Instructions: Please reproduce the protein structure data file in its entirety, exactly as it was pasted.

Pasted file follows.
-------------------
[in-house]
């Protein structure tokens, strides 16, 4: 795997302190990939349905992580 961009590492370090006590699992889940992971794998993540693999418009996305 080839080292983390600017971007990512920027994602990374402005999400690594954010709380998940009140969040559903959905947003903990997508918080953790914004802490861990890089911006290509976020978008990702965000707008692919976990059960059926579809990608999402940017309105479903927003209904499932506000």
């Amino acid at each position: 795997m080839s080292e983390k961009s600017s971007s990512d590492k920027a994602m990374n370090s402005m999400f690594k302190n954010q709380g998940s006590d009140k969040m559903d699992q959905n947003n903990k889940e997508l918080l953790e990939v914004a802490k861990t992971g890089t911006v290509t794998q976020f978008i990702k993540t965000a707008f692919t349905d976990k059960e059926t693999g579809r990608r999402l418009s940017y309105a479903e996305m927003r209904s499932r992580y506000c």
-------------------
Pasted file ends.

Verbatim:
[in-house]
């Protein structure tokens, strides 16, 4: 795997302190990939349905992580 961009590492370090006590699992889940992971794998993540693999418009996305 080839080292983390600017971007990512920027994602990374402005999400690594954010709380998940009140969040559903959905947003903990997508918080953790914004802490861990890089911006290509976020978008990702965000707008692919976990059960059926579809990608999402940017309105479903927003209904499932506000």
């Amino acid at each position: 795997m080839s080292e983390k961009s600017s971007s990512d590492k920027a994602m990374n370090s402005m999400f690594k302190n954010q709380g998940s006590d009140k969040m559903d699992q959905n947003n903990k889940e997508l918080l953790e990939v914004a802490k861990t992971g890089t911006v290509t794998q976020f978008i990702k993540t965000a707008f692919t349905d976990k059960e059926t693999g579809r990608r999402l418009s940017y309105a479903e996305m927003r209904s499932r992580y506000c």